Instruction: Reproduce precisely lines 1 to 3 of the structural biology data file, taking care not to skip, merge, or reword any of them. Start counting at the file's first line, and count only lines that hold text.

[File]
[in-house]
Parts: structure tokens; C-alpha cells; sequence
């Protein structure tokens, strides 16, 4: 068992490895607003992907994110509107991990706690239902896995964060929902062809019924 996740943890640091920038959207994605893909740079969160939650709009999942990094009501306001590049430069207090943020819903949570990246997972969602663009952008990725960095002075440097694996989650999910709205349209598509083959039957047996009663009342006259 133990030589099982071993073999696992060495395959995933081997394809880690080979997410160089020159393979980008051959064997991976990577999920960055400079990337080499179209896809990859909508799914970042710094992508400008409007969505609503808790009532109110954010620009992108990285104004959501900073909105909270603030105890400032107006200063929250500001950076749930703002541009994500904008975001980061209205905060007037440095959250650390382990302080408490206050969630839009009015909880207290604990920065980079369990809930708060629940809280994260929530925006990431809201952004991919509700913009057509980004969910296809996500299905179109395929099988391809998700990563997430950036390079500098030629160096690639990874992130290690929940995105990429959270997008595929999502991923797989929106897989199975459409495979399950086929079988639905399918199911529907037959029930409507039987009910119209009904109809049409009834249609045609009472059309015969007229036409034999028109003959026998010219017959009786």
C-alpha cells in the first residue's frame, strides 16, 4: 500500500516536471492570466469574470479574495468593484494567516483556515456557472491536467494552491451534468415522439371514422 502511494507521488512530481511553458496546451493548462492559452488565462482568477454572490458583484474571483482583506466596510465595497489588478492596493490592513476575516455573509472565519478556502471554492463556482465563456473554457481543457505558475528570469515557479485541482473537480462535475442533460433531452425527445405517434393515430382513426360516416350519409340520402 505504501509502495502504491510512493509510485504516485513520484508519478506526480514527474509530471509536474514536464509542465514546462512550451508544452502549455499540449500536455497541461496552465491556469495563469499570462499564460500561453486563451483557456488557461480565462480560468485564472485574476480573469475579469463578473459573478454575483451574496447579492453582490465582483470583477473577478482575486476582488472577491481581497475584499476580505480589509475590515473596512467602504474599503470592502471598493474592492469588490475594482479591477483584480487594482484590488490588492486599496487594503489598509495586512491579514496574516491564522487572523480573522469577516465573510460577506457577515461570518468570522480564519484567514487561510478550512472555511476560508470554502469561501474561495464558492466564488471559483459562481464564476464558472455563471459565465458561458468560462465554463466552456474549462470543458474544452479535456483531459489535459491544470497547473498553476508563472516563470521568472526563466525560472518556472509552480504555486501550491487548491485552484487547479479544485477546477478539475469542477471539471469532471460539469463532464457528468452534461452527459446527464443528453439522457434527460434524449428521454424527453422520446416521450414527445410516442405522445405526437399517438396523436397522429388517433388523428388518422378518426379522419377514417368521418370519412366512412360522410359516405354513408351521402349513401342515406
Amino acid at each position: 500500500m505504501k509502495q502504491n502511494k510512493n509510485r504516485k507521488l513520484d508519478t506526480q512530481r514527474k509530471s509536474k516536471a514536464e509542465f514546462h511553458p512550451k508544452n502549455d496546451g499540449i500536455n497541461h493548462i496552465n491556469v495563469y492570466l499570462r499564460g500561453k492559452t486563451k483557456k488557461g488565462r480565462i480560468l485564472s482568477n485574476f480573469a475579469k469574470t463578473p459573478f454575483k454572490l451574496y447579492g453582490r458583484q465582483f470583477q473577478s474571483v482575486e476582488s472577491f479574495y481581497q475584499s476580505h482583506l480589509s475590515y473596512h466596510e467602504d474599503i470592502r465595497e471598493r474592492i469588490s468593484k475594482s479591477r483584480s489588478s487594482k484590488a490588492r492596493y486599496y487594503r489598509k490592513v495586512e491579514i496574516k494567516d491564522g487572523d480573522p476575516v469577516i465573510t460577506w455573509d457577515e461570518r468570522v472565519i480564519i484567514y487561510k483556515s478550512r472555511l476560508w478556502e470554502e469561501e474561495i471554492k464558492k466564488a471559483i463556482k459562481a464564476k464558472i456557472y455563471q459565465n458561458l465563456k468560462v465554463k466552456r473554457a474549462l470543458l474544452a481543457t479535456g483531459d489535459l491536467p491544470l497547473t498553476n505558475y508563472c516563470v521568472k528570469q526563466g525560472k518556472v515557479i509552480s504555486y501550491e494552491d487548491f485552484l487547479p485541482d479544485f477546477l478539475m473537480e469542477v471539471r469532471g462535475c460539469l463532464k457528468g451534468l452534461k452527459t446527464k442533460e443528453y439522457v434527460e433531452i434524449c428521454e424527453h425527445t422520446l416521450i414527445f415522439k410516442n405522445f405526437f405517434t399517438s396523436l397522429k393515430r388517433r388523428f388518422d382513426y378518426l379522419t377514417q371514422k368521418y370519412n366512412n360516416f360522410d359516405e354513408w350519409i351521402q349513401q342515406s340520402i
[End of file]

[in-house]
Parts: structure tokens; C-alpha cells; sequence
């Protein structure tokens, strides 16, 4: 068992490895607003992907994110509107991990706690239902896995964060929902062809019924 996740943890640091920038959207994605893909740079969160939650709009999942990094009501306001590049430069207090943020819903949570990246997972969602663009952008990725960095002075440097694996989650999910709205349209598509083959039957047996009663009342006259 133990030589099982071993073999696992060495395959995933081997394809880690080979997410160089020159393979980008051959064997991976990577999920960055400079990337080499179209896809990859909508799914970042710094992508400008409007969505609503808790009532109110954010620009992108990285104004959501900073909105909270603030105890400032107006200063929250500001950076749930703002541009994500904008975001980061209205905060007037440095959250650390382990302080408490206050969630839009009015909880207290604990920065980079369990809930708060629940809280994260929530925006990431809201952004991919509700913009057509980004969910296809996500299905179109395929099988391809998700990563997430950036390079500098030629160096690639990874992130290690929940995105990429959270997008595929999502991923797989929106897989199975459409495979399950086929079988639905399918199911529907037959029930409507039987009910119209009904109809049409009834249609045609009472059309015969007229036409034999028109003959026998010219017959009786």